Despite how it may sometimes seem when in the throes of negotiating a lease between a shopping center landlord and a retail tenant, the overarching goals of the two parties are aligned. Both parties want the tenant to be successful and want the landlord’s shopping center to be active and vibrant, filled with “hot” tenants and many shoppers. Landlords will sometimes agree – typically in connection with the lease to an anchor or box tenant – that certain uses shall be prohibited at the center, which “prohibited uses” will then restrict the use of space at the shopping center by other prospective tenants. The standard list of prohibited uses was solidified years ago and today remains more or less uniform. These prohibited uses generally fit into at least one of three categories: (1) uses that would pose a threat to the health and/or safety of shopping center occupants, (2) uses that are regarded as improper (e.g., the sale of pornography, tattoo parlors and so-called head shops), or (3) uses that monopolize parking spaces for use by consumers who are not (historically) there to shop (e.g., movie theaters, bowling alleys and health clubs, to name a few examples relevant to this post). While the basic list of prohibited uses that has been used for decades is still being used in anchor tenant leases today, one need only look around at the newest retail centers – whether a part of an urban mixed-use development or a suburban lifestyle center – to see that the list (in particular, the prohibited uses related to parking) no longer reflects the realities of today’s centers and therefore needs some updating.

At Bisnow’s Boston Retail 2016 event last week, several movers and shakers in the Boston retail scene contemplated the latest trends in retail, including strategies for brick and mortar retailers to coexist and thrive in the omni-channel age. During that conversation, Deborah Byrnes, President of Retail Resource, Inc. keenly observed that “the Internet is isolating.” The antidote: create an experience for consumers to draw them out of their isolation and into society… and while they’re there taking in an experience, they’ll likely do a little shopping too. Take, for example, Boston’s new Seaport Square – an urban retail/office/residential development that is currently in the later stages of development. Seaport Square is being anchored by operators of three traditionally prohibited uses: Kings (a bowling alley), Equinox (a health club) and a 10-auditorium ShowPlace Icon Theatre. This development epitomizes the sea change in retail models, where experience providers are now viewed as important suppliers of consumers to a development’s retailers, as opposed to merely parking hogs.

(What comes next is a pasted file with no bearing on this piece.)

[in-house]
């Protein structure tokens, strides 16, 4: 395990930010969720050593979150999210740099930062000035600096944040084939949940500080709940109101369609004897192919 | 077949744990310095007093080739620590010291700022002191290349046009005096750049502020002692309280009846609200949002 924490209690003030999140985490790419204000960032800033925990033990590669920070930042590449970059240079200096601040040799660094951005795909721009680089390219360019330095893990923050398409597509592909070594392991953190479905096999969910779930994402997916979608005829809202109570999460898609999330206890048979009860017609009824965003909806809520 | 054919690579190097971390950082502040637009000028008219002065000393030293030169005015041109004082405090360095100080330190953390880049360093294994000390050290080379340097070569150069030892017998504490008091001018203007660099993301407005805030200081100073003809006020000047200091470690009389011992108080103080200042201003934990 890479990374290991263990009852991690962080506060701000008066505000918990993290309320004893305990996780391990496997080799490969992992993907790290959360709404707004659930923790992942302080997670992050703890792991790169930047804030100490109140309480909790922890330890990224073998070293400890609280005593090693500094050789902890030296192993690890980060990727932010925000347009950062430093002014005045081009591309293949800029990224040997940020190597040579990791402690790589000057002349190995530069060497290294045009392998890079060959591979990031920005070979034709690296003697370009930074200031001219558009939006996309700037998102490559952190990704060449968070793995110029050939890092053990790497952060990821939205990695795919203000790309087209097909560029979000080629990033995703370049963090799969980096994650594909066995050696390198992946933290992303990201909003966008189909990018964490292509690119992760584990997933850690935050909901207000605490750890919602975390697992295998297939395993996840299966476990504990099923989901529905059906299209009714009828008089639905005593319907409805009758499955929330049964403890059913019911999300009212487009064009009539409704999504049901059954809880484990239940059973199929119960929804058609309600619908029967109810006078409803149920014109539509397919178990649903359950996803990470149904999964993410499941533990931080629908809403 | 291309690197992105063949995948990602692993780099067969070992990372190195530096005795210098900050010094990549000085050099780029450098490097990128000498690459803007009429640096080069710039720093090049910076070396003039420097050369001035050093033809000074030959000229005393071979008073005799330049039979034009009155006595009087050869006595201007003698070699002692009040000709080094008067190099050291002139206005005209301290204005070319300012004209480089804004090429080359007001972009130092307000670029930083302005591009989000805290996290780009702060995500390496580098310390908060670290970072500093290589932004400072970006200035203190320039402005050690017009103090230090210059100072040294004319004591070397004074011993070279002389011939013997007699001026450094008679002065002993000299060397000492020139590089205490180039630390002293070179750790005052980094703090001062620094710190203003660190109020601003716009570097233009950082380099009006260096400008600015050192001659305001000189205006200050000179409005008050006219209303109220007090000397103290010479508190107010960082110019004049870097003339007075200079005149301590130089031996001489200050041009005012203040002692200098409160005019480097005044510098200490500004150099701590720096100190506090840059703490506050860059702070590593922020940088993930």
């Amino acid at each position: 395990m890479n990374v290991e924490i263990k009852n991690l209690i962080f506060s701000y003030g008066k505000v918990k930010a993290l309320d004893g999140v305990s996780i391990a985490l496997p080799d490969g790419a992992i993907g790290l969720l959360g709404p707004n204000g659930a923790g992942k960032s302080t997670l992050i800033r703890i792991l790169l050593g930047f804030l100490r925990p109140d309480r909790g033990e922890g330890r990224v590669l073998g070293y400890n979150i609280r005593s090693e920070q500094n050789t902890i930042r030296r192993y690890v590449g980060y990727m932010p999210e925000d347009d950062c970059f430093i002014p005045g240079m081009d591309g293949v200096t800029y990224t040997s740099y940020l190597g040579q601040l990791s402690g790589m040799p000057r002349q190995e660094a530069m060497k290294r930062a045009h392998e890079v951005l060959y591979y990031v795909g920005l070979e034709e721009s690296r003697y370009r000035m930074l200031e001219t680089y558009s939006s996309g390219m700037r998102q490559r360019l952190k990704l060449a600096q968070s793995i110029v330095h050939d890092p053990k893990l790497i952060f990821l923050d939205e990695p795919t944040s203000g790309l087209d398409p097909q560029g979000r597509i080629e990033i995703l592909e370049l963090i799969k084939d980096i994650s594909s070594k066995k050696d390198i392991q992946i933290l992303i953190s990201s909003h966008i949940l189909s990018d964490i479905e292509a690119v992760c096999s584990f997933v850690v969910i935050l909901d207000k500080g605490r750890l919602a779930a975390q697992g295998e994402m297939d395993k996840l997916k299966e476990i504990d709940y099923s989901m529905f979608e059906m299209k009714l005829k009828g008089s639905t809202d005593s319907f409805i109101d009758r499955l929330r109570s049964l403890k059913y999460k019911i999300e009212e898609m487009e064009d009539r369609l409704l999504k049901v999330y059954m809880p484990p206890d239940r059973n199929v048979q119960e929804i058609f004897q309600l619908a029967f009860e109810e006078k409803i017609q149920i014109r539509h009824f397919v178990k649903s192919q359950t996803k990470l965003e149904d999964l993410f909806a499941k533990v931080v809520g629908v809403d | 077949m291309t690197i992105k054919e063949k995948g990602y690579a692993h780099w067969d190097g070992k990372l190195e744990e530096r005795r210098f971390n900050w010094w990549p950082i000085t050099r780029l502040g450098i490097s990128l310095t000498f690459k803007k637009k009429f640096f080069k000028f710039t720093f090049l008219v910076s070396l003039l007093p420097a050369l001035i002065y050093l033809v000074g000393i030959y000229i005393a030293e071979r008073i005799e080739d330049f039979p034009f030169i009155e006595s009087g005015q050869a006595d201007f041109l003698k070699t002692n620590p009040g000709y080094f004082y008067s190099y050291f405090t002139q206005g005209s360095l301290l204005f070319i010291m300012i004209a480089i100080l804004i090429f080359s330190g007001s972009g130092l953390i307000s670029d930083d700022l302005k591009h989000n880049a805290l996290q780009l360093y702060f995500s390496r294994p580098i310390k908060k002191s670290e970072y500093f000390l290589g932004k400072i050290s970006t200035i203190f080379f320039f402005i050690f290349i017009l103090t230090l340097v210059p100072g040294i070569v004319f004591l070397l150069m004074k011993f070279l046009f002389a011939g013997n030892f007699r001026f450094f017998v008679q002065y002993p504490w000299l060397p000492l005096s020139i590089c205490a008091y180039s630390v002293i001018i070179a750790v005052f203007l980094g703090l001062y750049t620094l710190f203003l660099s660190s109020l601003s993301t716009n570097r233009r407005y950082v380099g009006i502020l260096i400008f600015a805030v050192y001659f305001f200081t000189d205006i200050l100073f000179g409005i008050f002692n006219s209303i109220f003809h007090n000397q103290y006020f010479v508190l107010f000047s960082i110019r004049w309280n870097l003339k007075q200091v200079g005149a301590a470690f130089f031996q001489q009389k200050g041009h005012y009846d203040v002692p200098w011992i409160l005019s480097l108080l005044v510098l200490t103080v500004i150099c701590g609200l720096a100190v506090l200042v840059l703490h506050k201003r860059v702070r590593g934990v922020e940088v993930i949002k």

In addition, medical uses have historically been viewed negatively by retailers. But it has become apparent that certain medical services, such as minute clinics, community health centers and providers of medical supplies to consumers, bring consumers to retail centers on a consistent basis all day long. “Medical retail” provides a steady supply of foot traffic to the surrounding retail and restaurant space, which only benefits a shopping center. Similarly, Pilates, yoga and spin studios, where members spend around an hour or so in a class, but which are “health clubs” and, thus, traditional prohibited uses, are becoming increasingly popular tenants as a result of their ability to bring consumers to, and symbiotic relationship with, retail. Who doesn’t want a reward – whether in the form of a smoothie from the anchor grocer or a new outfit, maybe even one size down as a result of hard work, from the anchor department store – after a good workout?

A critical review of the once tried and true prohibited uses list, in light of the evolution of retail centers, tends to suggest that certain historically prohibited uses should be rotated off the list to facilitate the shared goal of retailers and landlords that the centers in which they are operating remain fresh, lively and full of consumers involved in, and not isolated from, society.